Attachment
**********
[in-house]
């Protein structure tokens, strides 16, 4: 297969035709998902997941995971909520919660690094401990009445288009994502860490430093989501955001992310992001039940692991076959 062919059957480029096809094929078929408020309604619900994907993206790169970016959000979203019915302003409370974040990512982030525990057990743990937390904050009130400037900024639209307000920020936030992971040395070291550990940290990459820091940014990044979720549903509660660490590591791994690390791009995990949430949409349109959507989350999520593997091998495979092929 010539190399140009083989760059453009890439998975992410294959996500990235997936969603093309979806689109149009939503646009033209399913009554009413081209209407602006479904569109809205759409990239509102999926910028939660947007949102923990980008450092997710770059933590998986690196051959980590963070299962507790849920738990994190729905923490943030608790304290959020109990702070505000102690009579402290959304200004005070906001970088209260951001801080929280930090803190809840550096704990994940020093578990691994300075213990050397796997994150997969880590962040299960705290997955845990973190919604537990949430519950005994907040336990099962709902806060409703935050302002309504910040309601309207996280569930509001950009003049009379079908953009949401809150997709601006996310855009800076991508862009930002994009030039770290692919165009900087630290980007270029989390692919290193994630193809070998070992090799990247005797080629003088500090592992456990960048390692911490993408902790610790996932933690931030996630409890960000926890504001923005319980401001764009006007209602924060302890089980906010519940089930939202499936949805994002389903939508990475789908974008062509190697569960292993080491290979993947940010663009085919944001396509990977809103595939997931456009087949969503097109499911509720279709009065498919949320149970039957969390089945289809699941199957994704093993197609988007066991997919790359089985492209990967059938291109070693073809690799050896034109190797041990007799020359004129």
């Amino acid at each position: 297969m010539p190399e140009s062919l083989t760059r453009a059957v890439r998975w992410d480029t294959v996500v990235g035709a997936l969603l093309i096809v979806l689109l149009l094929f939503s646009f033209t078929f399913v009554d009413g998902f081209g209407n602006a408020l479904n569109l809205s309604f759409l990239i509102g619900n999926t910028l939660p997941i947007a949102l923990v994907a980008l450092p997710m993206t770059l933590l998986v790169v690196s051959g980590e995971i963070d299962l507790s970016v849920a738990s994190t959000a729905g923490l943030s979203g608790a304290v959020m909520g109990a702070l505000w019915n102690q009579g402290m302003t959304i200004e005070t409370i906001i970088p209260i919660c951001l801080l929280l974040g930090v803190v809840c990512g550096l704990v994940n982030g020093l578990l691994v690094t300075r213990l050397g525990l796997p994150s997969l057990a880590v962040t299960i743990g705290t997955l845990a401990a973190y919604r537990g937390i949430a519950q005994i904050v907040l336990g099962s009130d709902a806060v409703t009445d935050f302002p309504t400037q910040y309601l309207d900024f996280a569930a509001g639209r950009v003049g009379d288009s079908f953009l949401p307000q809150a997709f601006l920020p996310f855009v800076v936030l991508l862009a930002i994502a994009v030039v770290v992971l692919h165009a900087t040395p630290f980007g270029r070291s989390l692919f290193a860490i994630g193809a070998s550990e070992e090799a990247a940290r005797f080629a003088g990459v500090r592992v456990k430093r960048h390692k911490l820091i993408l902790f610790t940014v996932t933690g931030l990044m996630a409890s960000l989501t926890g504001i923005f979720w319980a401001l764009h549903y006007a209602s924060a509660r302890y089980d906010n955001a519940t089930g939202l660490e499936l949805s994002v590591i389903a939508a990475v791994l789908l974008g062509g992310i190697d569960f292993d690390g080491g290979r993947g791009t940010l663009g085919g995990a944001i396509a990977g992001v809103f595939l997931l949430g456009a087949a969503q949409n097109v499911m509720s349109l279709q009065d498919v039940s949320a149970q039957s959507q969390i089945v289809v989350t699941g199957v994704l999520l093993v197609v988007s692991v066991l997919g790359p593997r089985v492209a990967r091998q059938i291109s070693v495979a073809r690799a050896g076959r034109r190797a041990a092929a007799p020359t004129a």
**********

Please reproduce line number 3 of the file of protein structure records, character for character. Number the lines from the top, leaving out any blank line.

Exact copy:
């Amino acid at each position: 297969m010539p190399e140009s062919l083989t760059r453009a059957v890439r998975w992410d480029t294959v996500v990235g035709a997936l969603l093309i096809v979806l689109l149009l094929f939503s646009f033209t078929f399913v009554d009413g998902f081209g209407n602006a408020l479904n569109l809205s309604f759409l990239i509102g619900n999926t910028l939660p997941i947007a949102l923990v994907a980008l450092p997710m993206t770059l933590l998986v790169v690196s051959g980590e995971i963070d299962l507790s970016v849920a738990s994190t959000a729905g923490l943030s979203g608790a304290v959020m909520g109990a702070l505000w019915n102690q009579g402290m302003t959304i200004e005070t409370i906001i970088p209260i919660c951001l801080l929280l974040g930090v803190v809840c990512g550096l704990v994940n982030g020093l578990l691994v690094t300075r213990l050397g525990l796997p994150s997969l057990a880590v962040t299960i743990g705290t997955l845990a401990a973190y919604r537990g937390i949430a519950q005994i904050v907040l336990g099962s009130d709902a806060v409703t009445d935050f302002p309504t400037q910040y309601l309207d900024f996280a569930a509001g639209r950009v003049g009379d288009s079908f953009l949401p307000q809150a997709f601006l920020p996310f855009v800076v936030l991508l862009a930002i994502a994009v030039v770290v992971l692919h165009a900087t040395p630290f980007g270029r070291s989390l692919f290193a860490i994630g193809a070998s550990e070992e090799a990247a940290r005797f080629a003088g990459v500090r592992v456990k430093r960048h390692k911490l820091i993408l902790f610790t940014v996932t933690g931030l990044m996630a409890s960000l989501t926890g504001i923005f979720w319980a401001l764009h549903y006007a209602s924060a509660r302890y089980d906010n955001a519940t089930g939202l660490e499936l949805s994002v590591i389903a939508a990475v791994l789908l974008g062509g992310i190697d569960f292993d690390g080491g290979r993947g791009t940010l663009g085919g995990a944001i396509a990977g992001v809103f595939l997931l949430g456009a087949a969503q949409n097109v499911m509720s349109l279709q009065d498919v039940s949320a149970q039957s959507q969390i089945v289809v989350t699941g199957v994704l999520l093993v197609v988007s692991v066991l997919g790359p593997r089985v492209a990967r091998q059938i291109s070693v495979a073809r690799a050896g076959r034109r190797a041990a092929a007799p020359t004129a």